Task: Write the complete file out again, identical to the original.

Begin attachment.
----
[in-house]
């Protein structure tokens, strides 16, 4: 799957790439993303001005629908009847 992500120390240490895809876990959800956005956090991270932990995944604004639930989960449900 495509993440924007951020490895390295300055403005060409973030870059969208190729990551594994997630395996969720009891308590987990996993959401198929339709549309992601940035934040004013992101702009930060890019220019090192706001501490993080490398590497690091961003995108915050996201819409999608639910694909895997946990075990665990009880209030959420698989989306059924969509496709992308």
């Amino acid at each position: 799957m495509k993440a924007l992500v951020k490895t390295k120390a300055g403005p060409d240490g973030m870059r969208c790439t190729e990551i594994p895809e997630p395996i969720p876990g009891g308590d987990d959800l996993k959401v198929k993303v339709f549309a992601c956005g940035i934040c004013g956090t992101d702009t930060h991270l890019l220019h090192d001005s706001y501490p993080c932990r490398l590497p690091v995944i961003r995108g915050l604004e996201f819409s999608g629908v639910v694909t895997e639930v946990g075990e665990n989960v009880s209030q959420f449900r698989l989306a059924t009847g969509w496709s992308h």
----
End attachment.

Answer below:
[in-house]
């Protein structure tokens, strides 16, 4: 799957790439993303001005629908009847 992500120390240490895809876990959800956005956090991270932990995944604004639930989960449900 495509993440924007951020490895390295300055403005060409973030870059969208190729990551594994997630395996969720009891308590987990996993959401198929339709549309992601940035934040004013992101702009930060890019220019090192706001501490993080490398590497690091961003995108915050996201819409999608639910694909895997946990075990665990009880209030959420698989989306059924969509496709992308």
């Amino acid at each position: 799957m495509k993440a924007l992500v951020k490895t390295k120390a300055g403005p060409d240490g973030m870059r969208c790439t190729e990551i594994p895809e997630p395996i969720p876990g009891g308590d987990d959800l996993k959401v198929k993303v339709f549309a992601c956005g940035i934040c004013g956090t992101d702009t930060h991270l890019l220019h090192d001005s706001y501490p993080c932990r490398l590497p690091v995944i961003r995108g915050l604004e996201f819409s999608g629908v639910v694909t895997e639930v946990g075990e665990n989960v009880s209030q959420f449900r698989l989306a059924t009847g969509w496709s992308h």